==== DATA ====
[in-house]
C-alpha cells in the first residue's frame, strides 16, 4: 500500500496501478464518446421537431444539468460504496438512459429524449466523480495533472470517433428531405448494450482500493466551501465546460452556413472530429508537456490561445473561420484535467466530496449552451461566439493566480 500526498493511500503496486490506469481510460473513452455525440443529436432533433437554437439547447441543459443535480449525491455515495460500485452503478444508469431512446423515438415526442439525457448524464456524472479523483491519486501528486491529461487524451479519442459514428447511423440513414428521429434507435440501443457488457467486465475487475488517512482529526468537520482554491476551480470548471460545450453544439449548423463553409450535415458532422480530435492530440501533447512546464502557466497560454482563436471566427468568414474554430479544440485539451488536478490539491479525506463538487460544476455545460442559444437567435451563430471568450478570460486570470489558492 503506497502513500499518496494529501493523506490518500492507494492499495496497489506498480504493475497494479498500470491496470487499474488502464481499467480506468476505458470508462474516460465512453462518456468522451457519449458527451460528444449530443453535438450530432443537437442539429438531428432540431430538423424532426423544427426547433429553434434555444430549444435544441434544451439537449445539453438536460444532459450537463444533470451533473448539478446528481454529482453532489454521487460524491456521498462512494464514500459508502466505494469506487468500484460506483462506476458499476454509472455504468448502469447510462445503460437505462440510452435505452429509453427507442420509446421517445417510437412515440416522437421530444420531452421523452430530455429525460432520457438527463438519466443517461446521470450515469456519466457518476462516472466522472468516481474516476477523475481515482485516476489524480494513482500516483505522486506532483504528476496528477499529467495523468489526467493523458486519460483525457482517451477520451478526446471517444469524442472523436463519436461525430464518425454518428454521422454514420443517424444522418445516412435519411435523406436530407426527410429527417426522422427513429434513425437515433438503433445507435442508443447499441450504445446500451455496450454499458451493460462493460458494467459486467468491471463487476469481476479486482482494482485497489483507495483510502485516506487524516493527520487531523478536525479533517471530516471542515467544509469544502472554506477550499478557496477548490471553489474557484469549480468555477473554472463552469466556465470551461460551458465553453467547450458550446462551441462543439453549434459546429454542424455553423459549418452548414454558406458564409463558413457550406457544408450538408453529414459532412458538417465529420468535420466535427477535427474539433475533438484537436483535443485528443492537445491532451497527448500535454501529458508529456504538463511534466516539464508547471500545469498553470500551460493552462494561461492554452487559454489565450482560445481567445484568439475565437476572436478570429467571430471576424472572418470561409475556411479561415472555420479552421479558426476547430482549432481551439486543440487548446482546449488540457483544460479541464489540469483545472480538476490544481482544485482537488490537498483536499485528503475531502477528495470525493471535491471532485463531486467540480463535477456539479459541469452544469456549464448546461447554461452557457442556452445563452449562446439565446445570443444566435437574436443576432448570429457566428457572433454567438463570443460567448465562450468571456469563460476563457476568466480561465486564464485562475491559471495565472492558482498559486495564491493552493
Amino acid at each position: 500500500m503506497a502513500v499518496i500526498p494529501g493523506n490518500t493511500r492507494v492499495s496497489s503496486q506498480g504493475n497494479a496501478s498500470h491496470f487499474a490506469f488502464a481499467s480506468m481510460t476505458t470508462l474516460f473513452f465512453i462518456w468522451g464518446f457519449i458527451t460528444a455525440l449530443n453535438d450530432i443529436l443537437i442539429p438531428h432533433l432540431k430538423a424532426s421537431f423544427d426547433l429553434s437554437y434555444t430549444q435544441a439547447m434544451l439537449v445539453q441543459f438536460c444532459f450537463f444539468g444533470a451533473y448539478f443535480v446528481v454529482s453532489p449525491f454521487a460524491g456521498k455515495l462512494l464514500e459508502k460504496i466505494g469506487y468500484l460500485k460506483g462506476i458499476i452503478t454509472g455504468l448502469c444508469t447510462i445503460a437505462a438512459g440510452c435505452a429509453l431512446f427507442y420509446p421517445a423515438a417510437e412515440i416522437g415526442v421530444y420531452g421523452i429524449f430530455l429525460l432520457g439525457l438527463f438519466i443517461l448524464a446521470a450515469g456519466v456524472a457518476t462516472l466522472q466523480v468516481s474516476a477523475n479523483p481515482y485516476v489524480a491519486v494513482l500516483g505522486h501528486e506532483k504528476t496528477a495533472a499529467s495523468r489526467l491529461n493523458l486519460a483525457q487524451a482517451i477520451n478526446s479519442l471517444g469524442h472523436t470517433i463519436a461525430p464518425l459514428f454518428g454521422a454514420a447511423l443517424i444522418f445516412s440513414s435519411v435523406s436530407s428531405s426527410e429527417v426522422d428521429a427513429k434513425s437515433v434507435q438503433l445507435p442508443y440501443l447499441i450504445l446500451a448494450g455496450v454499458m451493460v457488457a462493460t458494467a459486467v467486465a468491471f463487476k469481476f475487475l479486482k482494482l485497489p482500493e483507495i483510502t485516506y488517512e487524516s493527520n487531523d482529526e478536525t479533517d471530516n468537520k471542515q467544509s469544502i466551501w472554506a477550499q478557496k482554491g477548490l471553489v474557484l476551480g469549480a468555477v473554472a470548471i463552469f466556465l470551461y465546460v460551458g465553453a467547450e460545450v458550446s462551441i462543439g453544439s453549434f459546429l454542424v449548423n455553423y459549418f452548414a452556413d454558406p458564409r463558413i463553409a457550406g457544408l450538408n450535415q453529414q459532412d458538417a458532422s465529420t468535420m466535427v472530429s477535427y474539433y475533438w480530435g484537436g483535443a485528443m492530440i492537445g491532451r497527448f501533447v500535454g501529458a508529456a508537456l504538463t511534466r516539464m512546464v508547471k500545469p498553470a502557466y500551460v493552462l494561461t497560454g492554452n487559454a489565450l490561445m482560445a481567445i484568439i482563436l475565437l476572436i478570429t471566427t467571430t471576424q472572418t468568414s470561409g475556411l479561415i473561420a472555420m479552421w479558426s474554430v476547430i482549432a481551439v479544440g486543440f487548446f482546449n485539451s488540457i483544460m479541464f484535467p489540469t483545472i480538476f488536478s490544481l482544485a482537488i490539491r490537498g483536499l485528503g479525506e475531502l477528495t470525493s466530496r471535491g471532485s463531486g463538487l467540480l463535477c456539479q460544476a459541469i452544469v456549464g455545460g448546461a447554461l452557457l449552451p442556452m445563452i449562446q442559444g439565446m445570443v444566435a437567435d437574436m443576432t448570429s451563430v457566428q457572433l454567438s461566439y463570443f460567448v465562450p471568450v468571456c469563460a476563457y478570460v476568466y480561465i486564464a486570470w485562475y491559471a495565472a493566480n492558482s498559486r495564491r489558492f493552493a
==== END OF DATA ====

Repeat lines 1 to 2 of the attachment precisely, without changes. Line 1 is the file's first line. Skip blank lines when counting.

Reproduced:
[in-house]
C-alpha cells in the first residue's frame, strides 16, 4: 500500500496501478464518446421537431444539468460504496438512459429524449466523480495533472470517433428531405448494450482500493466551501465546460452556413472530429508537456490561445473561420484535467466530496449552451461566439493566480 500526498493511500503496486490506469481510460473513452455525440443529436432533433437554437439547447441543459443535480449525491455515495460500485452503478444508469431512446423515438415526442439525457448524464456524472479523483491519486501528486491529461487524451479519442459514428447511423440513414428521429434507435440501443457488457467486465475487475488517512482529526468537520482554491476551480470548471460545450453544439449548423463553409450535415458532422480530435492530440501533447512546464502557466497560454482563436471566427468568414474554430479544440485539451488536478490539491479525506463538487460544476455545460442559444437567435451563430471568450478570460486570470489558492 503506497502513500499518496494529501493523506490518500492507494492499495496497489506498480504493475497494479498500470491496470487499474488502464481499467480506468476505458470508462474516460465512453462518456468522451457519449458527451460528444449530443453535438450530432443537437442539429438531428432540431430538423424532426423544427426547433429553434434555444430549444435544441434544451439537449445539453438536460444532459450537463444533470451533473448539478446528481454529482453532489454521487460524491456521498462512494464514500459508502466505494469506487468500484460506483462506476458499476454509472455504468448502469447510462445503460437505462440510452435505452429509453427507442420509446421517445417510437412515440416522437421530444420531452421523452430530455429525460432520457438527463438519466443517461446521470450515469456519466457518476462516472466522472468516481474516476477523475481515482485516476489524480494513482500516483505522486506532483504528476496528477499529467495523468489526467493523458486519460483525457482517451477520451478526446471517444469524442472523436463519436461525430464518425454518428454521422454514420443517424444522418445516412435519411435523406436530407426527410429527417426522422427513429434513425437515433438503433445507435442508443447499441450504445446500451455496450454499458451493460462493460458494467459486467468491471463487476469481476479486482482494482485497489483507495483510502485516506487524516493527520487531523478536525479533517471530516471542515467544509469544502472554506477550499478557496477548490471553489474557484469549480468555477473554472463552469466556465470551461460551458465553453467547450458550446462551441462543439453549434459546429454542424455553423459549418452548414454558406458564409463558413457550406457544408450538408453529414459532412458538417465529420468535420466535427477535427474539433475533438484537436483535443485528443492537445491532451497527448500535454501529458508529456504538463511534466516539464508547471500545469498553470500551460493552462494561461492554452487559454489565450482560445481567445484568439475565437476572436478570429467571430471576424472572418470561409475556411479561415472555420479552421479558426476547430482549432481551439486543440487548446482546449488540457483544460479541464489540469483545472480538476490544481482544485482537488490537498483536499485528503475531502477528495470525493471535491471532485463531486467540480463535477456539479459541469452544469456549464448546461447554461452557457442556452445563452449562446439565446445570443444566435437574436443576432448570429457566428457572433454567438463570443460567448465562450468571456469563460476563457476568466480561465486564464485562475491559471495565472492558482498559486495564491493552493